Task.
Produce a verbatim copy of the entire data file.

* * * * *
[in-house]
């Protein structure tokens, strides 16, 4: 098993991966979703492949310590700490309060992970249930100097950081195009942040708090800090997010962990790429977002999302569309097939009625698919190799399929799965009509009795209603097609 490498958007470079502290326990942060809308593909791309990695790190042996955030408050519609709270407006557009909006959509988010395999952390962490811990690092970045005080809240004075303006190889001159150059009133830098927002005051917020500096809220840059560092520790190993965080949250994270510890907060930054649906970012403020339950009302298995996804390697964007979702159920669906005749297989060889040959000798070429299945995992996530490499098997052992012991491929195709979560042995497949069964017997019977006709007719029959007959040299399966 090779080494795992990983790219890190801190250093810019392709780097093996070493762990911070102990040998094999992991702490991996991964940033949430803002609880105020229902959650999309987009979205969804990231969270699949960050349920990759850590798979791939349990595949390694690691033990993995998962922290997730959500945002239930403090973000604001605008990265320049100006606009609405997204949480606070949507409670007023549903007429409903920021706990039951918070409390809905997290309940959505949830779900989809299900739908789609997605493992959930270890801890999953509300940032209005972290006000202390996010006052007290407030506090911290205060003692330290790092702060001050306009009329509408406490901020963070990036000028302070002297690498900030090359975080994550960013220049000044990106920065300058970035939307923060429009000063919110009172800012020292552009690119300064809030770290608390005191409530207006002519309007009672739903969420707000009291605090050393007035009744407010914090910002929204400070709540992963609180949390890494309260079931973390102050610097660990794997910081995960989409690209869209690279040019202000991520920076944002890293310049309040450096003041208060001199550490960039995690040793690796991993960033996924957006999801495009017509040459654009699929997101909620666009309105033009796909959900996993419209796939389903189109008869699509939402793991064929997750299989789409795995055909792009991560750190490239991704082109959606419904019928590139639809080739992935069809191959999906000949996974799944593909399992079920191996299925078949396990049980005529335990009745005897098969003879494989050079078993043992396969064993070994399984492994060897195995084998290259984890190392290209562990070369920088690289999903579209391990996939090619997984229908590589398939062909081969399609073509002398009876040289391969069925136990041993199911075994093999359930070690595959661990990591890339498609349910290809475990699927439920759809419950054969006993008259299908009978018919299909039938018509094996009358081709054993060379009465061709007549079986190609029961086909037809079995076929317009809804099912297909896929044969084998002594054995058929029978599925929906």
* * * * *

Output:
[in-house]
């Protein structure tokens, strides 16, 4: 098993991966979703492949310590700490309060992970249930100097950081195009942040708090800090997010962990790429977002999302569309097939009625698919190799399929799965009509009795209603097609 490498958007470079502290326990942060809308593909791309990695790190042996955030408050519609709270407006557009909006959509988010395999952390962490811990690092970045005080809240004075303006190889001159150059009133830098927002005051917020500096809220840059560092520790190993965080949250994270510890907060930054649906970012403020339950009302298995996804390697964007979702159920669906005749297989060889040959000798070429299945995992996530490499098997052992012991491929195709979560042995497949069964017997019977006709007719029959007959040299399966 090779080494795992990983790219890190801190250093810019392709780097093996070493762990911070102990040998094999992991702490991996991964940033949430803002609880105020229902959650999309987009979205969804990231969270699949960050349920990759850590798979791939349990595949390694690691033990993995998962922290997730959500945002239930403090973000604001605008990265320049100006606009609405997204949480606070949507409670007023549903007429409903920021706990039951918070409390809905997290309940959505949830779900989809299900739908789609997605493992959930270890801890999953509300940032209005972290006000202390996010006052007290407030506090911290205060003692330290790092702060001050306009009329509408406490901020963070990036000028302070002297690498900030090359975080994550960013220049000044990106920065300058970035939307923060429009000063919110009172800012020292552009690119300064809030770290608390005191409530207006002519309007009672739903969420707000009291605090050393007035009744407010914090910002929204400070709540992963609180949390890494309260079931973390102050610097660990794997910081995960989409690209869209690279040019202000991520920076944002890293310049309040450096003041208060001199550490960039995690040793690796991993960033996924957006999801495009017509040459654009699929997101909620666009309105033009796909959900996993419209796939389903189109008869699509939402793991064929997750299989789409795995055909792009991560750190490239991704082109959606419904019928590139639809080739992935069809191959999906000949996974799944593909399992079920191996299925078949396990049980005529335990009745005897098969003879494989050079078993043992396969064993070994399984492994060897195995084998290259984890190392290209562990070369920088690289999903579209391990996939090619997984229908590589398939062909081969399609073509002398009876040289391969069925136990041993199911075994093999359930070690595959661990990591890339498609349910290809475990699927439920759809419950054969006993008259299908009978018919299909039938018509094996009358081709054993060379009465061709007549079986190609029961086909037809079995076929317009809804099912297909896929044969084998002594054995058929029978599925929906």